The A to Z Challenge continues with the letter B! This time, I talk about bees. It’s springtime, so insects are now coming out. Bees are a very important part of our environment, since they pollinate flowers, and help us grow our plant crops. So, let’s take a look at the video.
Here are the facts, which I mentioned in the video.
- There are around 20,000 known species of bee.
- The smallest bees are stingless bees that are only 2 mm in length.
- The largest bees are the Wallace’s giant bee, a kind of leafcutter bee that grows to 39 mm in length.
- Although collection of honey by humans dates back 15,000 years, beekeeping didn’t begin until 4,500 years ago in ancient Egypt.
- A bee’s mouthparts are adapted to both chew and suck, having both mandibles and a proboscis.
- The explosion of flowering plants 120 million years ago did not coincide with the appearance of bees, which have been around for 100 million years ago, evolving from a type of wasp.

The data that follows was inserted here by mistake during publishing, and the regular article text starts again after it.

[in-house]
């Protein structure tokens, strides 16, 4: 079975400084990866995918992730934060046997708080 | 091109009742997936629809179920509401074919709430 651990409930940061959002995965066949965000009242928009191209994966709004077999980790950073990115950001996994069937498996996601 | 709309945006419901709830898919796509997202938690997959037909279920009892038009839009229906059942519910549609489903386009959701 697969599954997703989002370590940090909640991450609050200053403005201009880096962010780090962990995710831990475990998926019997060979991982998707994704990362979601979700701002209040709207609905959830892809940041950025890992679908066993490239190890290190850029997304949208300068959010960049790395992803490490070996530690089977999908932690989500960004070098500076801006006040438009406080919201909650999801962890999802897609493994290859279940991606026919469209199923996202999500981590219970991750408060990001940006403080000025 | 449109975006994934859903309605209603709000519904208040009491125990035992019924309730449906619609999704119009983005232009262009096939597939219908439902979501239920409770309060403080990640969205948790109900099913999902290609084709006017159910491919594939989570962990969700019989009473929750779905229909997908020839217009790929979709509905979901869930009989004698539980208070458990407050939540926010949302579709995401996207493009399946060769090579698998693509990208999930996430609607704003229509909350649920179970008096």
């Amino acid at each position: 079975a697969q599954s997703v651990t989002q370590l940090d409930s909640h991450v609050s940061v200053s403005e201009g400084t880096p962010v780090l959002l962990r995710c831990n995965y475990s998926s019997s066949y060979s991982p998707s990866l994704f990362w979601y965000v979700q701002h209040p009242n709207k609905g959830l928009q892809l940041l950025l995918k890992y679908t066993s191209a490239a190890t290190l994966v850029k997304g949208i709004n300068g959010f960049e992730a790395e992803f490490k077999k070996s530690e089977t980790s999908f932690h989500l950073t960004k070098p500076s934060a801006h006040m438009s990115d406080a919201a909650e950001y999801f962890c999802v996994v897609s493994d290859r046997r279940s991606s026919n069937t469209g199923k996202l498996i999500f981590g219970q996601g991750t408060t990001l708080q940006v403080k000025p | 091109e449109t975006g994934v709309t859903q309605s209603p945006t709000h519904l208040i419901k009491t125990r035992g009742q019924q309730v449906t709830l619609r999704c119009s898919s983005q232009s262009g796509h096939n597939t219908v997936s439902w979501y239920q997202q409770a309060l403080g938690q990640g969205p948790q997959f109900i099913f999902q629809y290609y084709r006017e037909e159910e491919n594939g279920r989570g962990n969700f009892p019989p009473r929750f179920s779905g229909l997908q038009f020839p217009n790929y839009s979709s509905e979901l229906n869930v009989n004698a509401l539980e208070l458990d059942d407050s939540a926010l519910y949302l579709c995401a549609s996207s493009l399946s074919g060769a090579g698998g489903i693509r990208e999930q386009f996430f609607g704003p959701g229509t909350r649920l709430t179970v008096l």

- A third of our food supply depends on pollinators, most of which are bees.
- Honey isn’t the only thing humans eat. In some countries, the larvae are also eaten.
- The decline in bees has been a major worry in recent years, and has been linked to various problems such as pesticides, loss of habitat, and climate change.
- It was once said that a bumblebee’s flight was impossible. We now know that the short wing strokes, rotation of the wings, and rapid wing-beats result in sufficient lift. They’re not impossible fliers anymore.
Coming up tomorrow is the letter C. It’s going to be another biological topic. Check back tomorrow!